Re: Older Sibling?

> > Reminder, since we're on the topic: node identity does not require
> > identity.
> "identity" being as fuzzy a notion as "equality" -- I said this earlier
> in terms of (eq? a b) and (equals? a b).

As long as we remember that there are two distinct kinds of "identity"
being discussed, it's not so bad:

Node identity is clearly defined in terms of the DOM, and is a necessary
concept for a significant number of common tree processing operations. As
one example, take the case of unioning several searches into a single list
of nodes; if you can't ask "is this a node I've seen before", you can't
discard duplicates. Or, consider a hand-coded subtree walker; if you can't
ask "is this the root node I started from", you can't stop yourself from
walking out of that subtree.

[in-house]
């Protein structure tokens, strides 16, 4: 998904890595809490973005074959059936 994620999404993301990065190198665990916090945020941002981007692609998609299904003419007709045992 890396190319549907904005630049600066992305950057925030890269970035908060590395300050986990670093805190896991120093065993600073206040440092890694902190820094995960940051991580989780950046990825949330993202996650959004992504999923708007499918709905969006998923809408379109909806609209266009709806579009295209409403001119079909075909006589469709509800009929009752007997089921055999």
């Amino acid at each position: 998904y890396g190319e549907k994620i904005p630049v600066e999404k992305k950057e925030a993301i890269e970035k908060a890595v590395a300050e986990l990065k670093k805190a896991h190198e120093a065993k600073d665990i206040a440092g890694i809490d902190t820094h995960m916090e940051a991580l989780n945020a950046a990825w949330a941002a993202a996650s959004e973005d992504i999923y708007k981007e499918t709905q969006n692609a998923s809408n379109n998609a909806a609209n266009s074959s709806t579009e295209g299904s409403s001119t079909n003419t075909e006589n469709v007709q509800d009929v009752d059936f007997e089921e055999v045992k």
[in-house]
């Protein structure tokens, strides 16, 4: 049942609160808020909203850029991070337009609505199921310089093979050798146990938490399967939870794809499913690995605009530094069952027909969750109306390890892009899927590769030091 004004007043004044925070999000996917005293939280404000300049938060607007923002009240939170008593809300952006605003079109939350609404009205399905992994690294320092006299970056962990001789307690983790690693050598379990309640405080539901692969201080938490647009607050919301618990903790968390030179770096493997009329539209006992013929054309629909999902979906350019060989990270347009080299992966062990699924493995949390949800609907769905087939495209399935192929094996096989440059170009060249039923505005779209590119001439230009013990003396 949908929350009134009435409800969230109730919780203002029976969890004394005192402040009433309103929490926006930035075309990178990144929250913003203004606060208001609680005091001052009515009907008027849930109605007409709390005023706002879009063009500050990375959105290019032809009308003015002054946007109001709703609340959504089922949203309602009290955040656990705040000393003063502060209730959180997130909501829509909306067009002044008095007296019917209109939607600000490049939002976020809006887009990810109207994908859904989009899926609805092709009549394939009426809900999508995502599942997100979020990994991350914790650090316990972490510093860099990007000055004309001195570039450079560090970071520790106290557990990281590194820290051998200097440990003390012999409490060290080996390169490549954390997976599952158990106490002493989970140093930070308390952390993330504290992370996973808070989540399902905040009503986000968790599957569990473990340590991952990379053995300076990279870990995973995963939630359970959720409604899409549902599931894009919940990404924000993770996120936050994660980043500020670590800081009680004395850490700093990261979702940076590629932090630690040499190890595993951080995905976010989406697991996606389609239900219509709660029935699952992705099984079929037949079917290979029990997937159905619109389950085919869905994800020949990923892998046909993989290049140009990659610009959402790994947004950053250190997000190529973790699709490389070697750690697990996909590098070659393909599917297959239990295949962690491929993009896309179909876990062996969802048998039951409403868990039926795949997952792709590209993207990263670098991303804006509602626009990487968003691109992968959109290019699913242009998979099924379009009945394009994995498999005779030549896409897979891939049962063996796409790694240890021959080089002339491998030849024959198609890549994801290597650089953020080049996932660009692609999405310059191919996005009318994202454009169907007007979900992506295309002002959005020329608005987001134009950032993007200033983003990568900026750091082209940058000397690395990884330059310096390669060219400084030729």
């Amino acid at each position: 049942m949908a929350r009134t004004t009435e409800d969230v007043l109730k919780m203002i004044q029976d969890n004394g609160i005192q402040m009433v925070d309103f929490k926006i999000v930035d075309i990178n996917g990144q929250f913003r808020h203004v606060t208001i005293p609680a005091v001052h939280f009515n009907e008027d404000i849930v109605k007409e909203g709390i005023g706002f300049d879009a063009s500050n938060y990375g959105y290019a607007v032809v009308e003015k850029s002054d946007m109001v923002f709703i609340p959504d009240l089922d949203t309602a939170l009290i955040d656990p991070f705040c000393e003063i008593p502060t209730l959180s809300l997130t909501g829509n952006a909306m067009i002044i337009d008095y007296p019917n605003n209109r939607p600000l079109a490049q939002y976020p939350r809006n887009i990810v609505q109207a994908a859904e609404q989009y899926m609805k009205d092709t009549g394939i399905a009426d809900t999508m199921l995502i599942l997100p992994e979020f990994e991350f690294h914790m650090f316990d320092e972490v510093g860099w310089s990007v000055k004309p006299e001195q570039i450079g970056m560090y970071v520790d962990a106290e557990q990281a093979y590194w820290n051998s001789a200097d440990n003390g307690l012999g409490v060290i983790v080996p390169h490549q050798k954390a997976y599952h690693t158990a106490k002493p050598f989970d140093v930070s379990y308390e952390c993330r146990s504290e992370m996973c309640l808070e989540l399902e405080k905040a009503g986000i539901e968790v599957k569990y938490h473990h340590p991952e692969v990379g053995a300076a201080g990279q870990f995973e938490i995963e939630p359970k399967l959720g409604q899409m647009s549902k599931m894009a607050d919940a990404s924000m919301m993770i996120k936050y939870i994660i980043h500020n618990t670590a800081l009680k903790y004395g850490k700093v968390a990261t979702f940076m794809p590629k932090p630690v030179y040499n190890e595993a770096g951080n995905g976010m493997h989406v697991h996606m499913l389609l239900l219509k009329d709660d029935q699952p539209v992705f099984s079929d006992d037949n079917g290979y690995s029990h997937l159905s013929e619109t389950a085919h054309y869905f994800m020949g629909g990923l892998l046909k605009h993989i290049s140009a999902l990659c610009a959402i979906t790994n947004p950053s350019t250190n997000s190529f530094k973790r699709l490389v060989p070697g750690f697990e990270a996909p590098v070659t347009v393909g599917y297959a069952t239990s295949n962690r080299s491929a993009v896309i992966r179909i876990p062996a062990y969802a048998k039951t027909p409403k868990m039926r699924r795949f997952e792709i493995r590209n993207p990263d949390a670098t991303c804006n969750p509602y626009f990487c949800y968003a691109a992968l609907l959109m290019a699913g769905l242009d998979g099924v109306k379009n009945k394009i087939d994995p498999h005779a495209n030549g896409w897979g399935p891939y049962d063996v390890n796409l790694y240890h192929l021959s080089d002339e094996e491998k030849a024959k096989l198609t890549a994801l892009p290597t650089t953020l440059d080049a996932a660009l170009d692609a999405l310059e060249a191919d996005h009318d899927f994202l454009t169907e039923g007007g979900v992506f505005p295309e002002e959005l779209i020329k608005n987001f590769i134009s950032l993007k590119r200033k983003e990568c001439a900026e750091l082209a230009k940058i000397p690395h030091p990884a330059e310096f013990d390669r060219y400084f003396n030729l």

Most of us have been blythely assuming that object identity -- the
programming language's node1==node2 or equivalent -- can be used to test
for node identity. But in DOMs which operate as a proxy for other data
representations, it is possible that several DOM Node objects may in fact
be handles for the same node. In that case, == will return false (unless
you're in a language that permits overriding =='s behavior), but
Node.isSameNode(Node) would be defined as returning true.

Equality is yet another question, of course. Presumably equality would be
defined as "represents the same content". We've dithered a bit about
exactly how to define that -- specifically, about whether there's one
definition that really works for the majority of cases -- and between that
and the lack of a compelling need (since this test _can_ be implemented in
terms of the public DOM API), it's been deferred. The main argument for
moving it into the DOM would be that some DOMs might want to apply hashing
or other techniques to improve performance.

Joe Kesselman  / IBM Research

Received on Tuesday, 29 February 2000 09:11:08 UTC